JP Morgan recently announced they are getting rid of voicemail. The cost is outweighing its value with more people using text and email. There are many more media options to communicate that voicemail wasn’t as effective, or used, as it’s too slow. By the time I leave a voicemail and you check it — several hours later — we’ve likely texted back and forth.
Do you dream of the day we also get rid of email? I know we all say it would be great and applaud those companies who ban email for a day, but secretly could you live without it?
In today’s globally minded, always-connected society, we need different communication tools. And not all tools are used correctly. The problem is often not the tool, it is the user who selected the wrong tool. Would you grab a hammer to put a screw into the wall? That’s why we have screwdrivers. The key to effective communication is knowing when to use each medium.
If I go back 30 years to my Communication 101 college course, the key thing I remember is that there is a: 1) Sender; 2) Message; and, 3) Receiver.
It is the Sender’s responsibility to get the intended message correctly conveyed to the receiver NOT the other way around. Just because you “send an email” doesn’t mean you have done your job if the person interprets it differently than planned or if it never reaches your audience.
I live in the heart of the Silicon Valley and it seems like every few days a new way to send that message is created. When communication is bi-directional, there are essentially two ways: 1) Vocal; or, 2) Non Vocal.
This involves speaking to someone whether over the phone, face-to-face, or through web-conferencing tools such as Facetime, WebEx or Skype. Emotions are more easily conveyed. How many times has your spouse said one thing but you knew she, or he, meant the opposite based on their facial reactions? Let me help you out:
Spouse 1: What’s Wrong?
Spouse 2: Nothing
Sometimes “Nothing” actually means nothing but sometimes “Nothing” means something. You can only tell it means something by looking that person in the face or listening to their voice.
This involves conveying the message without the spoken voice and should not be confused with non-verbal (which is not using words: spoken or written). There are many more options in this arena. In the early days, it was the letter which would take days or weeks to reach the intended recipient. Now we have email, text, Facebook, LinkedIn, Twitter, and the list goes on. New communication mediums are entering the market faster and faster and allowing us to move one thought, or message, to a recipient more quickly. Faster doesn’t always mean better. And sending doesn’t always mean receiving.
Too often we try to use non-vocal when vocal is more appropriate. Here are a few questions to ask yourself and make sure you are using the right tool versus hiding behind the wrong tool.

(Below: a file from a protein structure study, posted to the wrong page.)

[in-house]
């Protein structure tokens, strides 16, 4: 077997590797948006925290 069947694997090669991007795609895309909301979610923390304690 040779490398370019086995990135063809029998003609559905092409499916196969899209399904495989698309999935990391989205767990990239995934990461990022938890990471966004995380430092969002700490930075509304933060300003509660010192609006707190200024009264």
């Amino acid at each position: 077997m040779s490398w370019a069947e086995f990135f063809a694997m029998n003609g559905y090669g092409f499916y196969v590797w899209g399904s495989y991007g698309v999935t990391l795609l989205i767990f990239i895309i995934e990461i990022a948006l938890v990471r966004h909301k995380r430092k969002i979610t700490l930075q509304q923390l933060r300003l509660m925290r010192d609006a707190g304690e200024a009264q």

1. Is emotion involved?
2. Is discussion needed?
3. Is there a potential for conflict?
4. Are you avoiding conflict?
If the answer is “Yes” to any of these questions, I suggest a ‘vocal’ option or one that lets you actually talk to your recipient.
Several years ago I was managing two people (let’s call them Diana and Marty) who were located in an office 2,000 miles away from me but who sat next to each. One day I got an email from Diana saying she hadn’t received a response from Marty (her peer) to an email sent two days earlier and needed the feedback before moving forward on a project. I quickly called Diana and this was our conversation:
Me: What seems to be the problem?
Diana: I emailed Marty several days ago and she hasn’t responded.
Me: Has she been in the office for the past few days?
Me: Is she in the office now?
Me: Peak your head around the wall and talk to her.
I have two children and have gone through child-delivery classes with my wife. And while those breathing classes were really intended for her, I found them helpful during this conversation as I wanted to say, “LEAN OVER THE %$^&ING WALL AND ASK HER THE QUESTION SINCE SHE IS 4 FEET AWAY AND I AM 2,000 MILES AWAY.” Note: This is a grammatically appropriate use of capitalization to denote YELLING!
You can probably imagine the two didn’t have the strongest bond so handling issues through email seemed to be the better alternative. It wasn’t and rarely is.
If the next time you get ready to deliver a message via a non-vocal manner and you momentarily pause, ask yourself those four questions and reconsider how to send your message so the receiver get’s it.